The cold December moon, the longest full moon of the year, will appear on Saturday night, December 18, making it the last full moon before the winter solstice in the northern hemisphere.
Although the moon will not be officially complete until tomorrow, Saturday, it will appear complete for 3 days, from Friday evening until Monday morning (December 20), which makes this “the end of the full moon week,” according to NASA.
Just a day later, the winter solstice will occur at 15:59 GMT on Tuesday, December 21, when the North Pole is at its most tilted — 23.5 degrees — away from the sun.
At that time, those in the northern hemisphere could say goodbye to fall and say hello to winter, which will last until the vernal equinox on March 20, 2022.
The winter solstice is the shortest period of exposure to sunlight on any day of the year. In Washington, DC, where NASA is headquartered, sunlight takes just 9 hours 26 minutes and 12.9 seconds from sunrise to sunset.
And “NASA” reported that the winter solstice, in fact, is what makes the cold moon the longest full moon of the year, to be called the “long night moon”. During a full moon, the Sun, Earth, and Moon line up on an imaginary 180-degree line.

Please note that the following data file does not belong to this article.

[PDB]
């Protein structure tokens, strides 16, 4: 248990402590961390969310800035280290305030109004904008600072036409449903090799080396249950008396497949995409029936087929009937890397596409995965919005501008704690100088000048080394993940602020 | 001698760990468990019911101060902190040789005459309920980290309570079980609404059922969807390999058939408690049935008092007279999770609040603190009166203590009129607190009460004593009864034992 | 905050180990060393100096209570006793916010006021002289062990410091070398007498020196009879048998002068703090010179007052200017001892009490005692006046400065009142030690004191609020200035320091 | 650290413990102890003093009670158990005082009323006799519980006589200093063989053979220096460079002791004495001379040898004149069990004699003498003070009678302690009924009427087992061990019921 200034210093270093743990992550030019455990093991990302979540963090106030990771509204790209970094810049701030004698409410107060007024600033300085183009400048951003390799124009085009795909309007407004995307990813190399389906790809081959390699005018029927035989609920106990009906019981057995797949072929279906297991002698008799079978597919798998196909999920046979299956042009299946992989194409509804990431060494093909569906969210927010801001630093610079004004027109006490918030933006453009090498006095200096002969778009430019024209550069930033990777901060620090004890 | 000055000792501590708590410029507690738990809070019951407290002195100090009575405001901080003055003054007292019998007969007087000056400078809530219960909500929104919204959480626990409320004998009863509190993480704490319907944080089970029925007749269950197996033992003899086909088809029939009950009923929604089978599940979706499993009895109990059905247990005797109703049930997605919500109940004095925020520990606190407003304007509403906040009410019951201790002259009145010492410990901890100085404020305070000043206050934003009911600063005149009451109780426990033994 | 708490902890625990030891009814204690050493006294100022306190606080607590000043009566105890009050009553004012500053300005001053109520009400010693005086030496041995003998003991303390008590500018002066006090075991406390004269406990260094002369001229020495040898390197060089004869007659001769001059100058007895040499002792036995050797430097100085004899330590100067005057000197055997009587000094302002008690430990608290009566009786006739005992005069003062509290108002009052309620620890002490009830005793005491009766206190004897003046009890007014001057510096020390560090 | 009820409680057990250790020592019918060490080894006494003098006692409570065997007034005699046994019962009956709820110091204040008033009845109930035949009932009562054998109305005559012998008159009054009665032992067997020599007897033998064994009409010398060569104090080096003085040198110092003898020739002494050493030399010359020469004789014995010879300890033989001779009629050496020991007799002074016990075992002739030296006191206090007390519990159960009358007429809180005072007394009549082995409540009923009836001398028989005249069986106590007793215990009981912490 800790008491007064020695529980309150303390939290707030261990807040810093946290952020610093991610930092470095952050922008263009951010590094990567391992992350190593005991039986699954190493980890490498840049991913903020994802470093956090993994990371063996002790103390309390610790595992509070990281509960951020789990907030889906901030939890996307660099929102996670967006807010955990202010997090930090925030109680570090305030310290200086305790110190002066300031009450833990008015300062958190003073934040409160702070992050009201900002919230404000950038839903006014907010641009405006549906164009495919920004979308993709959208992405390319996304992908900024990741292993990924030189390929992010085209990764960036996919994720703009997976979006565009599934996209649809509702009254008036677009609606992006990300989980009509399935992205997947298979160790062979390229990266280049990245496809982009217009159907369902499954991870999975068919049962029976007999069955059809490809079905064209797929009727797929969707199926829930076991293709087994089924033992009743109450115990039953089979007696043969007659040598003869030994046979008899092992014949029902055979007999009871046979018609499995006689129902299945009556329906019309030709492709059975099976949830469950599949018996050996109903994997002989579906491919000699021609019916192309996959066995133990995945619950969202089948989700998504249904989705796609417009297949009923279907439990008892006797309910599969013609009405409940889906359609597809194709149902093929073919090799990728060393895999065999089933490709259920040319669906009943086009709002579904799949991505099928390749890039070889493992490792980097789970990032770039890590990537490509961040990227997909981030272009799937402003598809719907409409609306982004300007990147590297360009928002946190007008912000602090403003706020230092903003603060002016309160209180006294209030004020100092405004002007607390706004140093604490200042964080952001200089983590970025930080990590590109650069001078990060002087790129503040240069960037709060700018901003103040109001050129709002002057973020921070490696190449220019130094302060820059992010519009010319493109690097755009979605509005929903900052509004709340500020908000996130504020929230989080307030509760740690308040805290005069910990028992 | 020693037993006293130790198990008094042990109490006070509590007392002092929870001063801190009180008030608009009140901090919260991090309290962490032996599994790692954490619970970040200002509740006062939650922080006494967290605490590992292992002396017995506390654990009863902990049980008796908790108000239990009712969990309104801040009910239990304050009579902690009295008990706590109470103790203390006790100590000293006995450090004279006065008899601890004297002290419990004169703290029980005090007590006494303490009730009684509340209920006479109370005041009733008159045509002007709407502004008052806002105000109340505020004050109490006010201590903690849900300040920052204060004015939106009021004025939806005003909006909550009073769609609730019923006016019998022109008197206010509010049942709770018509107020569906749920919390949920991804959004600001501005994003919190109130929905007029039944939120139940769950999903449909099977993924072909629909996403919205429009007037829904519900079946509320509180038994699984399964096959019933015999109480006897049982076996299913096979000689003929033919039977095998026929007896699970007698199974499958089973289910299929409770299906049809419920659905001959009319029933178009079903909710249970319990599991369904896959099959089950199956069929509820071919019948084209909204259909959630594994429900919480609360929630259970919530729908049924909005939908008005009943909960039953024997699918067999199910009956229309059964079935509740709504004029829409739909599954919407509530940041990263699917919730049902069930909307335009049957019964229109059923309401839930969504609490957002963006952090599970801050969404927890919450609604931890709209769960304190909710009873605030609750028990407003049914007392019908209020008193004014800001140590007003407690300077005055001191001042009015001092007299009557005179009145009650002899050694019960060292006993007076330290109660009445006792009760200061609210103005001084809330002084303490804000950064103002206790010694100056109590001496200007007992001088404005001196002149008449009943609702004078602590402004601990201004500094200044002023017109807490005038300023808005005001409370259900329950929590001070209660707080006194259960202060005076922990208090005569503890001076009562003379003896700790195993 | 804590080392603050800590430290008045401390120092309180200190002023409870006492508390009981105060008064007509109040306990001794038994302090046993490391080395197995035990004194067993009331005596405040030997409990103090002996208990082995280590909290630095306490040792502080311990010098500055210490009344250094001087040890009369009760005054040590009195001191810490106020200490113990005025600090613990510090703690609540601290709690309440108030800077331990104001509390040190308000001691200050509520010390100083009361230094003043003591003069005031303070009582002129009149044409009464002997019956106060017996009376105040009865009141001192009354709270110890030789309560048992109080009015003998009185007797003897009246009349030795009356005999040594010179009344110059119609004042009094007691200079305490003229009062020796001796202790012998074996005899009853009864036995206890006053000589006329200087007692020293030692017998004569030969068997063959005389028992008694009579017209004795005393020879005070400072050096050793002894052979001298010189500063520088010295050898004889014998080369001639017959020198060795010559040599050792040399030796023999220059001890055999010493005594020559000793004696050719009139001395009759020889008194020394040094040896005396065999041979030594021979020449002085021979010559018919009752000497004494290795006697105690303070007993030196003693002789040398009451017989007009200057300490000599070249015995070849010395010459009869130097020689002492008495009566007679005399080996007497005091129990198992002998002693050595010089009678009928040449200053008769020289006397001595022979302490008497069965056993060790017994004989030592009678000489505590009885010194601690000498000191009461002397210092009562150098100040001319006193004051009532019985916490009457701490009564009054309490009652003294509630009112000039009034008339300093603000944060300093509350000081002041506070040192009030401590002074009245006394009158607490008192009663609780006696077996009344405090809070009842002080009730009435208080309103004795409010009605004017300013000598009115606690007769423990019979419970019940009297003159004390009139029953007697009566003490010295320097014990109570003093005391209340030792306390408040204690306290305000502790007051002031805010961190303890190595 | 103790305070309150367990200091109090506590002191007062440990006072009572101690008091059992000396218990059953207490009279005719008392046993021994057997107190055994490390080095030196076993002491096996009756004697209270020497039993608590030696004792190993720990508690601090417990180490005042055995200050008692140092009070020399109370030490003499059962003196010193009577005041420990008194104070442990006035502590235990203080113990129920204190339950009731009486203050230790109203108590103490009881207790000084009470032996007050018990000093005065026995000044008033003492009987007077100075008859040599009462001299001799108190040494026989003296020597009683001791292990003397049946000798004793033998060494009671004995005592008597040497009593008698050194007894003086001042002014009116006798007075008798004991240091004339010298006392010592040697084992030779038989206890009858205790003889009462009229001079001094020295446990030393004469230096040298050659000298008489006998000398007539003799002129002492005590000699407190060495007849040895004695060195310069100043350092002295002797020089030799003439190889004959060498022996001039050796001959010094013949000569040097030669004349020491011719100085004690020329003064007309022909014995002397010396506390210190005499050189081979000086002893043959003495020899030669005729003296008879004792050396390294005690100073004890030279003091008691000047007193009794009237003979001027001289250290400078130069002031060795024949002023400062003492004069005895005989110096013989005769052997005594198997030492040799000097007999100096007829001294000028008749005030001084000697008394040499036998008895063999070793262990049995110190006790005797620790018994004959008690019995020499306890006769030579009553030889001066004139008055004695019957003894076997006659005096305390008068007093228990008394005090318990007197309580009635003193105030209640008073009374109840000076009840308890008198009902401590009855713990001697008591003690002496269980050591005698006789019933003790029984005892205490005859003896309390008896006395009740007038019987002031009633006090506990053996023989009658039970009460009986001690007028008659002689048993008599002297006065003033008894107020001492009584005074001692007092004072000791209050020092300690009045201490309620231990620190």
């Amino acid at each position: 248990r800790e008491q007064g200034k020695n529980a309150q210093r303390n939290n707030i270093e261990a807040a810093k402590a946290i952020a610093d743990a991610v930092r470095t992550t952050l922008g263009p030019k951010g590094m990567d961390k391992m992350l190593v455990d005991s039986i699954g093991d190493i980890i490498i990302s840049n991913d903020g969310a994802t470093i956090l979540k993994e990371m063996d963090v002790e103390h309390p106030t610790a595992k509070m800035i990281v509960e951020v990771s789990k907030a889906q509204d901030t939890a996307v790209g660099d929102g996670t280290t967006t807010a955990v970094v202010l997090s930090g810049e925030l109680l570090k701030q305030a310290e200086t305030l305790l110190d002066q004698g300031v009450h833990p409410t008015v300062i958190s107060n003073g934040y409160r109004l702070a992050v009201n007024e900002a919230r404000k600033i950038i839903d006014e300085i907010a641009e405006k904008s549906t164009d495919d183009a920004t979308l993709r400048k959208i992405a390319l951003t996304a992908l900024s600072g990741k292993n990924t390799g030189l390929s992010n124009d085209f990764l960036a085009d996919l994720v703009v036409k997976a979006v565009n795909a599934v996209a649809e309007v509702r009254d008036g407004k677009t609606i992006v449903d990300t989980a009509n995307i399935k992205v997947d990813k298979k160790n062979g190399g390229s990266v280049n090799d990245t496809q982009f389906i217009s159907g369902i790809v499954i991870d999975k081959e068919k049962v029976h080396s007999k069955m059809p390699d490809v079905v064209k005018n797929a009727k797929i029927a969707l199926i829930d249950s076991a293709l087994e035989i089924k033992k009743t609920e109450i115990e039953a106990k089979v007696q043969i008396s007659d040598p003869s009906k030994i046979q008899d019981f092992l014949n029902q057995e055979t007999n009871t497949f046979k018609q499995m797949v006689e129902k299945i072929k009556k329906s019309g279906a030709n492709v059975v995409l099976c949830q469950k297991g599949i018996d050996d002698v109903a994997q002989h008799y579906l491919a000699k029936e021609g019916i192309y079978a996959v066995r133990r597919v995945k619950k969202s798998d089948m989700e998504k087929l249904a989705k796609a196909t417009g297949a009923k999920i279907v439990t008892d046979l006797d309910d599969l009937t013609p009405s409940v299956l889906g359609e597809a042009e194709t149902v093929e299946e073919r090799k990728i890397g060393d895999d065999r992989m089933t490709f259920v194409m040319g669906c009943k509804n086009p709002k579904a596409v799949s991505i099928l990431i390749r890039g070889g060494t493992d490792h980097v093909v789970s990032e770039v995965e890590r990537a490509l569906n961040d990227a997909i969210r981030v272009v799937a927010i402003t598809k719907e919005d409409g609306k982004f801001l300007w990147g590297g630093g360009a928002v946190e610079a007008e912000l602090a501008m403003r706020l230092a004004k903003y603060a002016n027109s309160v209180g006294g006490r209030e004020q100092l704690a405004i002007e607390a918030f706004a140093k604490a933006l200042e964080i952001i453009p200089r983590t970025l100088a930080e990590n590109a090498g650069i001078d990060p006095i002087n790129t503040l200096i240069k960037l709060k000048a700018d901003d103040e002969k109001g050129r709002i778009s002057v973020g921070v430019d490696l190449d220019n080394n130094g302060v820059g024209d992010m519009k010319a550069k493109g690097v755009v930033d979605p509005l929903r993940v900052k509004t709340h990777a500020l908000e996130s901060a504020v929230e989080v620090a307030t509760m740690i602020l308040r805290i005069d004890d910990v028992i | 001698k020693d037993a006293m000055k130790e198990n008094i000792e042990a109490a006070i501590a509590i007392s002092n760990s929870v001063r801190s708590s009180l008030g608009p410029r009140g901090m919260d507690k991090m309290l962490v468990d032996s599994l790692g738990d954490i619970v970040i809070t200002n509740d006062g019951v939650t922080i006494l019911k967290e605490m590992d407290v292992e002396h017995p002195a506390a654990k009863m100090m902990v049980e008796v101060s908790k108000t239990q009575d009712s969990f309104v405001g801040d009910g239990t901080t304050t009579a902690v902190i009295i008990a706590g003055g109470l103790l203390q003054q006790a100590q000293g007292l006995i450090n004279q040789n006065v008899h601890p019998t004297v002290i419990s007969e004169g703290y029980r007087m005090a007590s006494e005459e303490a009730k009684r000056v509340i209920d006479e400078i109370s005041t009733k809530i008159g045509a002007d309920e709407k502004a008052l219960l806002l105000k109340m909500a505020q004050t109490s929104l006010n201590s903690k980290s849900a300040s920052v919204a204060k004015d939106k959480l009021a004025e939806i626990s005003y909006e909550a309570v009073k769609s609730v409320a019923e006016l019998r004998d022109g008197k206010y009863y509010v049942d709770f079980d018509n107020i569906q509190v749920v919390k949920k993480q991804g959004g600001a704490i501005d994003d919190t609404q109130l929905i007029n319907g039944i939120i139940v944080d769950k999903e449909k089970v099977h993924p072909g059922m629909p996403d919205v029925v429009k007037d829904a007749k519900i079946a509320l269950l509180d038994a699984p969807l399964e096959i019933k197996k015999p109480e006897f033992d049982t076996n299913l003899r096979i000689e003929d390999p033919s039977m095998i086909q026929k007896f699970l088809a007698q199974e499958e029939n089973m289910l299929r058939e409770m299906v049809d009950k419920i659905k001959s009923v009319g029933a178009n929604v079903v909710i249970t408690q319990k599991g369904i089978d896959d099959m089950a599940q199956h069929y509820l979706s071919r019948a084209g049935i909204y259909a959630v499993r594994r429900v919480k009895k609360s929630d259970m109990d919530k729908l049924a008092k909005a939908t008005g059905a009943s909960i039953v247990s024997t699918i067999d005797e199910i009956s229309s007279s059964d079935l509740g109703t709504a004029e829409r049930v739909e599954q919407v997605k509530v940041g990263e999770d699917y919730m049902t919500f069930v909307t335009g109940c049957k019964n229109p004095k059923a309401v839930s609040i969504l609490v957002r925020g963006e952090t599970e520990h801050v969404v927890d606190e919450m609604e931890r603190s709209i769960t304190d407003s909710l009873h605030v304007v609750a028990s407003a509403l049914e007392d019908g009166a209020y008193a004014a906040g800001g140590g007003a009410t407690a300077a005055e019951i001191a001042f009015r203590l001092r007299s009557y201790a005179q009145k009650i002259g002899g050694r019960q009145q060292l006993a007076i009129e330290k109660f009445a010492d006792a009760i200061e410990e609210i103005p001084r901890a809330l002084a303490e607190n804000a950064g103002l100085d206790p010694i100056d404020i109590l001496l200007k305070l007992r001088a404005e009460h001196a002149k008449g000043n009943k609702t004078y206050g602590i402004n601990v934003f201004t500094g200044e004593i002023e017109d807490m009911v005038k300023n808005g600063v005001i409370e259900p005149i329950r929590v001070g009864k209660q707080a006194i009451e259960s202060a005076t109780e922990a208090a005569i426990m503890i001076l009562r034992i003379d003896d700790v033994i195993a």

The Moon’s orbit around the Earth is slightly different from the Earth’s orbit around the Sun (the Moon’s orbit is located about 5 degrees from the plane of the Earth’s orbit), so it is usually slightly above or below the Earth’s shadow when alignment occurs, allowing the sun’s rays to illuminate the side of the Moon facing the earth.
The winter solstice adds a twist to these events. NASA said that when the sun’s path appears low in the sky around the winter solstice, “the path of the full moon, opposite the sun, appears at the top of the sky.”
The cold moon was given this name for obvious reasons, because this time of year brings long, cold nights. Other names for the December moon include: frost moon and winter moon, according to NASA.